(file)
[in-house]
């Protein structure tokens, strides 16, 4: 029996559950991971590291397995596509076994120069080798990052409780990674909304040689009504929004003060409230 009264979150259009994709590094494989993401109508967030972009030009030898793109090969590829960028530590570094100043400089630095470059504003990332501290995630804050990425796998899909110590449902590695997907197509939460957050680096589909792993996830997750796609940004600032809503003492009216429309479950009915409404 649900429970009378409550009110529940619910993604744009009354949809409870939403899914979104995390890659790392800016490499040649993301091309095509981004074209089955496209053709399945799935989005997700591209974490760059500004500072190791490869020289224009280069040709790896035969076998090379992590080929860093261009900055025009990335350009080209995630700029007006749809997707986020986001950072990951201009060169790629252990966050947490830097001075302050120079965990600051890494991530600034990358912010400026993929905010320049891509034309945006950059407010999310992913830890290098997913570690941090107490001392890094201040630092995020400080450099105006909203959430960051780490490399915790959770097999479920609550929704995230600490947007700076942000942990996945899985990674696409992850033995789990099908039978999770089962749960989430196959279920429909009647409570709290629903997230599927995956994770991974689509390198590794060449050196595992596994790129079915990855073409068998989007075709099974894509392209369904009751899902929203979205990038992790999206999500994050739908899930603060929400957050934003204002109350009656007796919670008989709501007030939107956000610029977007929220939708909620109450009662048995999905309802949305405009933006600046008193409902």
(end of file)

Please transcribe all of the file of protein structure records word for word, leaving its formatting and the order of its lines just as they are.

[in-house]
């Protein structure tokens, strides 16, 4: 029996559950991971590291397995596509076994120069080798990052409780990674909304040689009504929004003060409230 009264979150259009994709590094494989993401109508967030972009030009030898793109090969590829960028530590570094100043400089630095470059504003990332501290995630804050990425796998899909110590449902590695997907197509939460957050680096589909792993996830997750796609940004600032809503003492009216429309479950009915409404 649900429970009378409550009110529940619910993604744009009354949809409870939403899914979104995390890659790392800016490499040649993301091309095509981004074209089955496209053709399945799935989005997700591209974490760059500004500072190791490869020289224009280069040709790896035969076998090379992590080929860093261009900055025009990335350009080209995630700029007006749809997707986020986001950072990951201009060169790629252990966050947490830097001075302050120079965990600051890494991530600034990358912010400026993929905010320049891509034309945006950059407010999310992913830890290098997913570690941090107490001392890094201040630092995020400080450099105006909203959430960051780490490399915790959770097999479920609550929704995230600490947007700076942000942990996945899985990674696409992850033995789990099908039978999770089962749960989430196959279920429909009647409570709290629903997230599927995956994770991974689509390198590794060449050196595992596994790129079915990855073409068998989007075709099974894509392209369904009751899902929203979205990038992790999206999500994050739908899930603060929400957050934003204002109350009656007796919670008989709501007030939107956000610029977007929220939708909620109450009662048995999905309802949305405009933006600046008193409902």